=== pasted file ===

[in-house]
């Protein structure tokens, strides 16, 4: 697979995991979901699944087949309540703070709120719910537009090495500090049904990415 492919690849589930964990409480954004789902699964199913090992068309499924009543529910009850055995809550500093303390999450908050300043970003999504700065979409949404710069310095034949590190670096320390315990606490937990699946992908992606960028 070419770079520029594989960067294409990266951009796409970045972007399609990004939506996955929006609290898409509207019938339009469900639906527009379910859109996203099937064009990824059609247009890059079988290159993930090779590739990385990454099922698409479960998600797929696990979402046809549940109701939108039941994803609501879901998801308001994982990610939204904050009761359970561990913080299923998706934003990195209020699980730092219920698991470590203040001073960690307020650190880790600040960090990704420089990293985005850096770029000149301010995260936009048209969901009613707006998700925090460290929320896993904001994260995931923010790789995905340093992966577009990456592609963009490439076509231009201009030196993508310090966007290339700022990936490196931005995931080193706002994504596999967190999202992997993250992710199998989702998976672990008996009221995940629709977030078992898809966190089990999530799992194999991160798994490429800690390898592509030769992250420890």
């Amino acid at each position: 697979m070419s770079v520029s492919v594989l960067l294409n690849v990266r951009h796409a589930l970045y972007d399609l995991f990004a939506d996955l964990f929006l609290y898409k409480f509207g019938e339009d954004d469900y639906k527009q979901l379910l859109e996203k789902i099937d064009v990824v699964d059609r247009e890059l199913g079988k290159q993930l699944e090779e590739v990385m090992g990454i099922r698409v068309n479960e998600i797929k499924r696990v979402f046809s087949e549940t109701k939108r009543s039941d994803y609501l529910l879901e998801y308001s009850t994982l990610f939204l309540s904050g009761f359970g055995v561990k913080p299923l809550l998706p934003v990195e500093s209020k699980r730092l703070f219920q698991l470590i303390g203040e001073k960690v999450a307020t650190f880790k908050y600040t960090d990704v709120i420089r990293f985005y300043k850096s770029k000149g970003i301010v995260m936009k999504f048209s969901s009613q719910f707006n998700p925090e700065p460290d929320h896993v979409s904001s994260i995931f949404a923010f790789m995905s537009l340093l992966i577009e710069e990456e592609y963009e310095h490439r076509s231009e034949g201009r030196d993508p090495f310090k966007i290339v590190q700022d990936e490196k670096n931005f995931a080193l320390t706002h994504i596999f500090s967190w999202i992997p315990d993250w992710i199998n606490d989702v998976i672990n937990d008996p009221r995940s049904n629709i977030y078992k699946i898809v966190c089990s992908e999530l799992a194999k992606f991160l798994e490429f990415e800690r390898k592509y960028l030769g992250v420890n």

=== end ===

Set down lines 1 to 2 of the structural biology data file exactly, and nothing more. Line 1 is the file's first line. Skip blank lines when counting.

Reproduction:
[in-house]
């Protein structure tokens, strides 16, 4: 697979995991979901699944087949309540703070709120719910537009090495500090049904990415 492919690849589930964990409480954004789902699964199913090992068309499924009543529910009850055995809550500093303390999450908050300043970003999504700065979409949404710069310095034949590190670096320390315990606490937990699946992908992606960028 070419770079520029594989960067294409990266951009796409970045972007399609990004939506996955929006609290898409509207019938339009469900639906527009379910859109996203099937064009990824059609247009890059079988290159993930090779590739990385990454099922698409479960998600797929696990979402046809549940109701939108039941994803609501879901998801308001994982990610939204904050009761359970561990913080299923998706934003990195209020699980730092219920698991470590203040001073960690307020650190880790600040960090990704420089990293985005850096770029000149301010995260936009048209969901009613707006998700925090460290929320896993904001994260995931923010790789995905340093992966577009990456592609963009490439076509231009201009030196993508310090966007290339700022990936490196931005995931080193706002994504596999967190999202992997993250992710199998989702998976672990008996009221995940629709977030078992898809966190089990999530799992194999991160798994490429800690390898592509030769992250420890």